The Justice Department announced Friday that the Obama Administration will fund a $20 million body-worn camera program for law enforcement. This announcement comes amid rising tensions between police officers and citizens across the nation, resulting in civil unrest.
The funding is the initial step of a three-year, $75 million program outlined by the Administration, which will equip police officers with body cameras, provide additional paramilitary equipment training and focus on community outreach. Funding will also be spent on the effectiveness of the body-worn camera program and technical support, The Verge reports.
“This body-worn camera pilot program is a vital part of the Justice Department’s comprehensive efforts to equip law enforcement agencies throughout the country with the tools, support and training they need to tackle the 21st century challenges we face,” Attorney General Loretta Lynch said in a statement. “Body-worn cameras hold tremendous promise for enhancing transparency, promoting accountability and advancing public safety for law enforcement officers and the communities they serve.”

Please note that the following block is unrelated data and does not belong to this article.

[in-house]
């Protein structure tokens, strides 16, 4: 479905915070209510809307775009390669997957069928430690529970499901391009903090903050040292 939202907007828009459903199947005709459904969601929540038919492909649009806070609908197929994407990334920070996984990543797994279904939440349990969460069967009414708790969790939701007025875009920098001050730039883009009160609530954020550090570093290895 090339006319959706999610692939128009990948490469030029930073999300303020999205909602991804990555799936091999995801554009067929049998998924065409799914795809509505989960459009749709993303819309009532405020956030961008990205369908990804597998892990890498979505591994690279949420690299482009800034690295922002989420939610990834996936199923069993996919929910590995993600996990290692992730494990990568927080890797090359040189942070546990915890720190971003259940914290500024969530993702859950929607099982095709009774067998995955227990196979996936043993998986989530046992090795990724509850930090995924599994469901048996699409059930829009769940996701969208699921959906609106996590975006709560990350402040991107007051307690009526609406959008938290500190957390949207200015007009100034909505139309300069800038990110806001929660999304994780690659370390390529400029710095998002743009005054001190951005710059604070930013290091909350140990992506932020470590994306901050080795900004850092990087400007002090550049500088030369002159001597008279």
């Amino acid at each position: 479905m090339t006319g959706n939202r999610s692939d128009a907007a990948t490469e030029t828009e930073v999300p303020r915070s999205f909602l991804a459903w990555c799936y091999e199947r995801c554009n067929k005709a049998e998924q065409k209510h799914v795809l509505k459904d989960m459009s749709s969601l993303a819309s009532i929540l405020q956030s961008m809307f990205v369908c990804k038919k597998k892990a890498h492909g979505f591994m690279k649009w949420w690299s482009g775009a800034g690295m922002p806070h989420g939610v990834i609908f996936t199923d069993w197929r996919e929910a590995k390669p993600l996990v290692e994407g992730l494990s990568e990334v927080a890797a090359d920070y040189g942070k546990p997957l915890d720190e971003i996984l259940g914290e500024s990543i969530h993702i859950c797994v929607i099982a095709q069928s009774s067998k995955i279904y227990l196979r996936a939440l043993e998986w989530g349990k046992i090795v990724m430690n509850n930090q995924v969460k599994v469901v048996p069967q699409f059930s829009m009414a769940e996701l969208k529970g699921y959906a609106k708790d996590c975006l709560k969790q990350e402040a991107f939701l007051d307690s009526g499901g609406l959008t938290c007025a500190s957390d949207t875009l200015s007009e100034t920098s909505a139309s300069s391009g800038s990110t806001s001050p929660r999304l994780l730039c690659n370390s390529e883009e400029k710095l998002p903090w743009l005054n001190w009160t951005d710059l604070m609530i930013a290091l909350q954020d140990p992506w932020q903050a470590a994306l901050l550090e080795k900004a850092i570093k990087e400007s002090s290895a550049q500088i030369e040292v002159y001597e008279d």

Demand for body-worn cameras has increased in reaction to the recent deaths of black Americans at the hands of police officers, many of which were captured on film by spectators. Notorious cases such as Michael Brown in Ferguson and Eric Garner in Staten Island have emboldened civil rights activists to call for law-enforcement reform.
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Many politicians have championed the idea, including Baltimore Mayor Stephanie Rawlings-Blake and Presidential Candidate Hillary Clinton.
Rawlings-Blake’s decision to pursue a body-worn camera program came after another black American, Freddie Gray, died in police custody. Now ruled a homicide, Gray’s death triggered protests and riots in Baltimore.
In a recent speech, Clinton called for body-worn cameras in every police department and to an end of an "era of mass incarceration," Time reports.